Just 9 wolves, one of which is female. It looks bleak-

It’s probably the longest study of wolves in history  (since 1958).  The wolf numbers have been up and down along with the moose they eat many times since then. But now with just one female, it clearly looks like the end of the wolves unless some cross a frozen Lake Superior to the island, which is a national park.  The lake rarely freezes, about once every 20 years and then just briefly.

Even if the lone female wolf  has a litter of all female pups, the genetic bottleneck would almost guarantee weak wolves with many physical problems. They would not last. Many of the wolves already show congenital defects.

Of course, the wolves could easily be restored to this national park by humans after they go extinct. If they are not restored by humans or by natural recolonization, the moose could nearly destroy the island’s vegetation with their unchecked population growth (other than starvation and disease). Here is a detailed story from the Associated Press.

Isle Royale Wolves May Go Extinct.  By John Flesher. AP Environmental Writer. Traverse City, Mich.

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About The Author

Ralph Maughan

Dr. Ralph Maughan is professor emeritus of political science at Idaho State University. He was a Western Watersheds Project Board Member off and on for many years, and was also its President for several years. For a long time he produced Ralph Maughan's Wolf Report. He was a founder of the Greater Yellowstone Coalition. He and Jackie Johnson Maughan wrote three editions of "Hiking Idaho." He also wrote "Beyond the Tetons" and "Backpacking Wyoming's Teton and Washakie Wilderness." He created and is the administrator of The Wildlife News.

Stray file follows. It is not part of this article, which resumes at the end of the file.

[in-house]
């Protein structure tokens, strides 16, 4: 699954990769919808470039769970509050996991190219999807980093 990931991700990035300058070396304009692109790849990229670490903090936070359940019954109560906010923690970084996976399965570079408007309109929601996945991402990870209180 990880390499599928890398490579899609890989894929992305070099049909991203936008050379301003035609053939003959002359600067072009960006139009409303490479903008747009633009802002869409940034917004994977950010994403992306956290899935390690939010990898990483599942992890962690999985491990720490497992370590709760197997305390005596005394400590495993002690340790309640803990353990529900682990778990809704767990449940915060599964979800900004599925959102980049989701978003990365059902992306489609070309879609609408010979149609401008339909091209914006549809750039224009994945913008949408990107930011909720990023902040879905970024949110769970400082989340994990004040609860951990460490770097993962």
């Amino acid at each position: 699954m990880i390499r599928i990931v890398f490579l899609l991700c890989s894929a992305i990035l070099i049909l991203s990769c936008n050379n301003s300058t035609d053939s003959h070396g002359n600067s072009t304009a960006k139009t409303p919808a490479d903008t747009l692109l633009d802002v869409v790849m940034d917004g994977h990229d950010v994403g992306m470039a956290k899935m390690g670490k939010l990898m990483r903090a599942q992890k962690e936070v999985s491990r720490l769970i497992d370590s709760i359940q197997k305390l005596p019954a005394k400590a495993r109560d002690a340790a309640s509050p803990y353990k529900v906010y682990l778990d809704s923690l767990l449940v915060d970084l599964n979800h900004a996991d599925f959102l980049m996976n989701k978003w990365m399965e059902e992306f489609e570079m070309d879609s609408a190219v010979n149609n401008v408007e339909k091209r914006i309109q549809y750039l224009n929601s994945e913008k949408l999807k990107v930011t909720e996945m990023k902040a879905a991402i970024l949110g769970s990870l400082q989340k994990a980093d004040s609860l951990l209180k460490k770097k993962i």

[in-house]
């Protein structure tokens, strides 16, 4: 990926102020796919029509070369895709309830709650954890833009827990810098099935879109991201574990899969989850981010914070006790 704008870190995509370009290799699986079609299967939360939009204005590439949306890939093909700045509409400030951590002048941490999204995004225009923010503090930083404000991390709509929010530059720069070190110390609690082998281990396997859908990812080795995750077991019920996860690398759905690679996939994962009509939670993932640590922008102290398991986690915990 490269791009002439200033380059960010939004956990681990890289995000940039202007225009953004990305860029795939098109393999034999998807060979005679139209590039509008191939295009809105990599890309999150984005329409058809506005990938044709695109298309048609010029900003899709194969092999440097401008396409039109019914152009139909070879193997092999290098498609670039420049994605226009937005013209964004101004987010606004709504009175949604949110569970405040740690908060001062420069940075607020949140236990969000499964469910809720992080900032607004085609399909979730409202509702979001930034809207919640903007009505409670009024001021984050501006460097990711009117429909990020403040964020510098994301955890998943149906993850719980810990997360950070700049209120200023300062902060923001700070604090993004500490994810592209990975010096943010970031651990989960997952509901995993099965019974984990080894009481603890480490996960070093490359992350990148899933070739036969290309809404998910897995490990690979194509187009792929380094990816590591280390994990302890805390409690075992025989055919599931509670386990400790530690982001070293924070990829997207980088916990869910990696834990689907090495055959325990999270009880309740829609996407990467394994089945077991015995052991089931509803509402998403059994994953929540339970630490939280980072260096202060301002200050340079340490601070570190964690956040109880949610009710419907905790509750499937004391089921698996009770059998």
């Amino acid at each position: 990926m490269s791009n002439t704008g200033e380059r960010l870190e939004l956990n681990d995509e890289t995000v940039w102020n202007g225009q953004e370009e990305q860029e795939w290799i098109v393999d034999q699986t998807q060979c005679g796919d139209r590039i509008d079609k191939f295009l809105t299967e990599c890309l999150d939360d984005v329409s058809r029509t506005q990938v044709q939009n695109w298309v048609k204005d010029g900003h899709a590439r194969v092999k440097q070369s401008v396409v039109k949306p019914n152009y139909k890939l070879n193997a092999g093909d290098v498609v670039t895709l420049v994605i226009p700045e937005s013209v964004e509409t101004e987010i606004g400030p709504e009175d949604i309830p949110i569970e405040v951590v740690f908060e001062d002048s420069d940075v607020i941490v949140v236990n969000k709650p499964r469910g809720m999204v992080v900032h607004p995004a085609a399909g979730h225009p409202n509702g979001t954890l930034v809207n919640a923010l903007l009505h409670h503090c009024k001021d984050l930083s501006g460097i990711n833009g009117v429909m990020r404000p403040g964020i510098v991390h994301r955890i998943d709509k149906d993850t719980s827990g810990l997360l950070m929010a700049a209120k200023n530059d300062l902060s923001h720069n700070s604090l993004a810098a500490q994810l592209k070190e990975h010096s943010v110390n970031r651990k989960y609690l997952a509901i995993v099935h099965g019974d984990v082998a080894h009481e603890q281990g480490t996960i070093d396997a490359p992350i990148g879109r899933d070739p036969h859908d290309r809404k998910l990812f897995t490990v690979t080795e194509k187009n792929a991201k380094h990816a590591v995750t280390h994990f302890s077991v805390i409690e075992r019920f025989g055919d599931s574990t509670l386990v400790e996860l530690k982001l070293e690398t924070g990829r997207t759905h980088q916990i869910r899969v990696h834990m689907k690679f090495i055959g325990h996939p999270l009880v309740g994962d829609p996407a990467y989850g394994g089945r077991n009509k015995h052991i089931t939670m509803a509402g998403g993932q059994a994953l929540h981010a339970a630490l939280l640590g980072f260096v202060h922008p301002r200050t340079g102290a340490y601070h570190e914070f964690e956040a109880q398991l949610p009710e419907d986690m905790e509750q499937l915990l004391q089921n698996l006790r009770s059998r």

71 Responses to What if the Isle Royale wolves go extinct?

  1. Mike says:

    Isle Royale is Michigan’s largest wilderness by a wide margin and a wonderful place. I think you have to lend a helping hand here and introduce some fresh wolves.

    It’s amazing how the story of Isle Royale single-handedly disproves all the anti-wolfers theories.

    What Isle Royale makes clear, above all else, is that it is not wolves that deplete ungulate herds, but rather overhunting.

    This has to seriously rile the anti-wolfers on every level. For here, in this wilderness island national park, it is not the ungulates that suffer, but the wolves.

    • WM says:


      ++For here, in this wilderness island national park, it is not the ungulates that suffer, but the wolves…++

      The wolves suffer because it is a stale gene pool. What is your relevant point?

      • Mike says:

        Why didn’t the wolves wipe out the moose? I thought wolves were these horrible animals that eradicated ungulate herds. Guess not. Guess other factors are in play here, factors that make a loud “pop” and hurl projectiles through the air….

        Throw in a dash of greed, and an entitlement of quasi-animal ownership

    • JEFF E says:

      hmmm. $3 Mike, Michigan has no Moose hunting season. Has not for decades and certainly not in a designated National Park which is what Island Royal is.

      • Mike says:

        It’s “Isle Royale”, Cliché Jeff.

        • JEFF E says:

          Good Mike. we have now established that you can read so there is no excuse.
          Isle Royale has no moose hunting season. Michigan has no moose hunting season;not for decades.
          The only thing going “pop” here is between your ears.

    • ma'iingan says:

      “It’s amazing how the story of Isle Royale single-handedly disproves all the anti-wolfers theories.

      What Isle Royale makes clear, above all else, is that it is not wolves that deplete ungulate herds, but rather overhunting.”

      It does nothing of the sort. The Isle Royale biome is so unique that it is relevant only to itself – no reputable scientist would agree with your statements.

      The hope has always been that we would be able to develop a clear understanding of whether the IR predator/ prey relationship was regulated from the top down, or from the bottom up, and after nearly 55 years of study, all we can say is “we don’t know”.